The sands of opportunity
Both onshore and offshore law firms celebrate August achievement as an AUS 375 million Sierra Leonean acquisition closes. Australian mining corporation Iluka Resources has agreed to acquire Sierra Rutile, a British Virgin Islands-registered mineral sands mining company for AUD 375 million (GBP 217 million), bringing with it significant Sierra Leonean mining operations. Iluka was advised on the deal by its regular legal counsel, international firm Ashurst, while Sierra Rutile was represented by Herbert Smith Freehills (HSF). Offshore law firms Ogier and Conyers Dill & Pearman were also involved. Listed on the London Stock Exchange’s Alternative Investment Market (AIM) Sierra Rutile has significant mineral sands mining operations in Sierra Leone, while Iluka is a leading participant in the global mineral sands industry, with a current market capitalization of approximately AUD 3 billion. Iluka’s operations are located in Australia and it has several potential mineral sands developments at various stages of evaluation in Australia, the US, Sri Lanka and Brazil and the deal marks a progressive move into Africa.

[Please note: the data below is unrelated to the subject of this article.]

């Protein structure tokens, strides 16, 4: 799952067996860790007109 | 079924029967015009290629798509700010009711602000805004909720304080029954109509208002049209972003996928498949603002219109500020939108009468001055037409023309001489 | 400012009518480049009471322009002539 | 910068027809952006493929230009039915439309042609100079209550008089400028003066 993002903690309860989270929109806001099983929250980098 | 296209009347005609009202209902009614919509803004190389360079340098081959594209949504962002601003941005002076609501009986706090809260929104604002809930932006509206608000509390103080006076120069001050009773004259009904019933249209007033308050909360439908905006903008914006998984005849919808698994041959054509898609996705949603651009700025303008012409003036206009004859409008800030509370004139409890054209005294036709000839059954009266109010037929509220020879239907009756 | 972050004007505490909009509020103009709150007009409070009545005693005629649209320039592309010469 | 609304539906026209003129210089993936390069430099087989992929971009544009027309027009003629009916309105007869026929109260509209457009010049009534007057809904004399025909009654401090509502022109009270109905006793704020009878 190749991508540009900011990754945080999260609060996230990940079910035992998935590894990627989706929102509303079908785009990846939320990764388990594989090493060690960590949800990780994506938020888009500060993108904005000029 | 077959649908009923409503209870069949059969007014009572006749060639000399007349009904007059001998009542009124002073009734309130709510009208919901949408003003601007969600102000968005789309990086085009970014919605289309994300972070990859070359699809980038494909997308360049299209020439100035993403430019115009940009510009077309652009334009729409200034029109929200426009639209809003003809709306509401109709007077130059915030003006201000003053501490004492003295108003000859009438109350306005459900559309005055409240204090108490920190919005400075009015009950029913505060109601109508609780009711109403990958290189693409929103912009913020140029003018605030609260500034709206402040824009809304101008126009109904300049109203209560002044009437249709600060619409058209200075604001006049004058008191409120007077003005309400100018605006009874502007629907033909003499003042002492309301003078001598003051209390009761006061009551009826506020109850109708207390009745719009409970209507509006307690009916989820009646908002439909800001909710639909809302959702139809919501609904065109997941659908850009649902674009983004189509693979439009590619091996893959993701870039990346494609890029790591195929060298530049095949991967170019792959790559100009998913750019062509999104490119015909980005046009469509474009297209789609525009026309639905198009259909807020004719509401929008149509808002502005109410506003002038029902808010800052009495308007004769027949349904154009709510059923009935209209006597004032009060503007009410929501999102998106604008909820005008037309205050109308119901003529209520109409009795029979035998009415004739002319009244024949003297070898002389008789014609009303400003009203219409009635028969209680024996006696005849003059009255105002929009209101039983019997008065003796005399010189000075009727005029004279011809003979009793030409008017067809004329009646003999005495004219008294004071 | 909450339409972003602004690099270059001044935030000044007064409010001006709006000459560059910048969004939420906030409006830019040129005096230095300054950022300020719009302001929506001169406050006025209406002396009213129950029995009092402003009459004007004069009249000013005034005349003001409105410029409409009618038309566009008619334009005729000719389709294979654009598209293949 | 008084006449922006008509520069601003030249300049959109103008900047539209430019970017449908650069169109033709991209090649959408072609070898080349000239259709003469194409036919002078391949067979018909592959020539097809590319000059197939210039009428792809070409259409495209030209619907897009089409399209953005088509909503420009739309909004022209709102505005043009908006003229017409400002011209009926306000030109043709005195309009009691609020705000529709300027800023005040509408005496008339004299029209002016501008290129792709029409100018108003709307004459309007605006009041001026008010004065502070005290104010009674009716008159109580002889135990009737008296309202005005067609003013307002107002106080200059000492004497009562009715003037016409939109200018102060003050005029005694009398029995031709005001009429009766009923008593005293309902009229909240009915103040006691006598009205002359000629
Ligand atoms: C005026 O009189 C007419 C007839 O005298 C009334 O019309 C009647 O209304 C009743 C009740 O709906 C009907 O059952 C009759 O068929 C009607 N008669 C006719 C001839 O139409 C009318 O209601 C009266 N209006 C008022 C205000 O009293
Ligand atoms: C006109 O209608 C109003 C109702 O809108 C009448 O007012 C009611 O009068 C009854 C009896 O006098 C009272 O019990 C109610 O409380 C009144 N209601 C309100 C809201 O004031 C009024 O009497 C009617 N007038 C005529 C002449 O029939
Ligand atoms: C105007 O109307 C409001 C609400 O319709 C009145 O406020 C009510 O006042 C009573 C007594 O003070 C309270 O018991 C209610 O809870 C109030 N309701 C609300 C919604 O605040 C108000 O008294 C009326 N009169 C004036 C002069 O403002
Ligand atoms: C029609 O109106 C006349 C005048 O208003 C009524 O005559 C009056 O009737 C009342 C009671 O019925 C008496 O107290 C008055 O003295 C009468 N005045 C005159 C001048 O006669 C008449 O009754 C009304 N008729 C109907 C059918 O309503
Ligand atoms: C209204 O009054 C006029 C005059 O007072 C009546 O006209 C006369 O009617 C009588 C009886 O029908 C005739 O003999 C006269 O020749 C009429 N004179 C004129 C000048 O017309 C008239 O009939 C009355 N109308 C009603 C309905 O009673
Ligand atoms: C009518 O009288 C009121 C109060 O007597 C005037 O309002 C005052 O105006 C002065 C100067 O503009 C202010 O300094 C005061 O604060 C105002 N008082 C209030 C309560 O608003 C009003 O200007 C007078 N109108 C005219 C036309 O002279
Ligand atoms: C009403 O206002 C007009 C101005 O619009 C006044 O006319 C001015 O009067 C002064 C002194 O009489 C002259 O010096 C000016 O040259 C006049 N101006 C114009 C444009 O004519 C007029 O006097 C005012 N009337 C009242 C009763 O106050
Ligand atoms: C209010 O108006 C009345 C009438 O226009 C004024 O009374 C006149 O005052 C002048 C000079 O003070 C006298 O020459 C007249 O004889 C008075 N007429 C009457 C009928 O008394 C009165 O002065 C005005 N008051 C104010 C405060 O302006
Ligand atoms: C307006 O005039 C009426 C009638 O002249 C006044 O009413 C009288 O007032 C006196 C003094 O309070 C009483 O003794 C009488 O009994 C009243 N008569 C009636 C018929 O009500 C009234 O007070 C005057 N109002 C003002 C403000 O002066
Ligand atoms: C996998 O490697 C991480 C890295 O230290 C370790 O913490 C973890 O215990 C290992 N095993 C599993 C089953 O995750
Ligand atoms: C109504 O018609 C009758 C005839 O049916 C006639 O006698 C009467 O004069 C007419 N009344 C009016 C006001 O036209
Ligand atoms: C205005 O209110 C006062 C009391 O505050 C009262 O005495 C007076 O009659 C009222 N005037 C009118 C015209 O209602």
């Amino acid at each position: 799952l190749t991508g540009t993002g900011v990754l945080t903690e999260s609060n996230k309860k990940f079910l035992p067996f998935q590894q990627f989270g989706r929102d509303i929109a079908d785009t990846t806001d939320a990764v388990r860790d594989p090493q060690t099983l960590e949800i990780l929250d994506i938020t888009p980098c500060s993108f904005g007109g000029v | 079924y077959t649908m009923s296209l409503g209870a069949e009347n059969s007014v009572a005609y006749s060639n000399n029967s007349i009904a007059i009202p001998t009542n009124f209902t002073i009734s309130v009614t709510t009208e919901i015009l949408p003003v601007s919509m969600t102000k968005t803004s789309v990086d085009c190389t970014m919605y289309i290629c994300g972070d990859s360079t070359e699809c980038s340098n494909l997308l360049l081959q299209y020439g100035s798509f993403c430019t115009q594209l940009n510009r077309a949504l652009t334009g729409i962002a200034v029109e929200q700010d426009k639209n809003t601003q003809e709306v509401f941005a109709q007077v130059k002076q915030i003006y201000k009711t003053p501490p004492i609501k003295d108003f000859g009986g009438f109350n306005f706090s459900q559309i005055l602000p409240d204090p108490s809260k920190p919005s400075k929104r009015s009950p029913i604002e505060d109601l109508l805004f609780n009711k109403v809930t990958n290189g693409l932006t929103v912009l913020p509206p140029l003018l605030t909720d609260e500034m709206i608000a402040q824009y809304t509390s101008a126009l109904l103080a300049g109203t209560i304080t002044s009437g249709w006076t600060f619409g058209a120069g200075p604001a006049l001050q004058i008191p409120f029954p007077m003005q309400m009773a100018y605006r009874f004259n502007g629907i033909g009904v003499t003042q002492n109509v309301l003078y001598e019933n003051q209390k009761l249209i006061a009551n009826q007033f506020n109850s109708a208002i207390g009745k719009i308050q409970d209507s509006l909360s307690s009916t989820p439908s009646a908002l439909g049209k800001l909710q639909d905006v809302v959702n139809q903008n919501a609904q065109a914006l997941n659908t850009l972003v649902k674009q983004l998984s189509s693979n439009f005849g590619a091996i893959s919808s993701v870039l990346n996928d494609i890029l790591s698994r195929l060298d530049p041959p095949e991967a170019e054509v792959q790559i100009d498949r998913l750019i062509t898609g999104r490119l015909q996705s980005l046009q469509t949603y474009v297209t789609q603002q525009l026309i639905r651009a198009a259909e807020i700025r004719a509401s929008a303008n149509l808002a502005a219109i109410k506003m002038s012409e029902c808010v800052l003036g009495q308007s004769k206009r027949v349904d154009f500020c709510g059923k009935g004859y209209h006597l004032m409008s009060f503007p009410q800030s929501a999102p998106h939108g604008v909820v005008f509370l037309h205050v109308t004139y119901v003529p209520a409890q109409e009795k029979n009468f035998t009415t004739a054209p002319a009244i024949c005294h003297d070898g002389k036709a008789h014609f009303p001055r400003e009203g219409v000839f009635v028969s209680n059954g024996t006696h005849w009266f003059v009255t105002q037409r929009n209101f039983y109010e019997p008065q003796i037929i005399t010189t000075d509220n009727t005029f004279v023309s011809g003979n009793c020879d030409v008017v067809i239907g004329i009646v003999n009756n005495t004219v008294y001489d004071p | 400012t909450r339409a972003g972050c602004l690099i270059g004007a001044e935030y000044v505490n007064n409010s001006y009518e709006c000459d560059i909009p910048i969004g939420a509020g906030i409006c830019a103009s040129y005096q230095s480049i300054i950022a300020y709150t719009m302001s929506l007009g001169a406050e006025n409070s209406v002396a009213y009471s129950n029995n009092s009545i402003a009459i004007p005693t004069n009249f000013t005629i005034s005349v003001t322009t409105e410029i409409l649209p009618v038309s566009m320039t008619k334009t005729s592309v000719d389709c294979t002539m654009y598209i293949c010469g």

CROSS-BORDER COMPLEXITIES
While the Australian natural resources industry is facing considerable challenges, thanks to depressed prices for commodities owing to China’s economic slow-down, Iluka’s move for Sierra Rutile is rooted in that company’s historically strong position in high grade chloride feedstock markets, making what is a counter-cyclical investment seem both logical and complimentary for both businesses. Sierra Rutile has operated in Sierra Leone for approximately 50 years. The country has one of largest natural rutile deposits in the world. That substance is used as a titanium feedstock, predominantly used in the manufacture of white pigment utilized in the global paint, plastics and paper industries. The deal is subject to German competition law approval.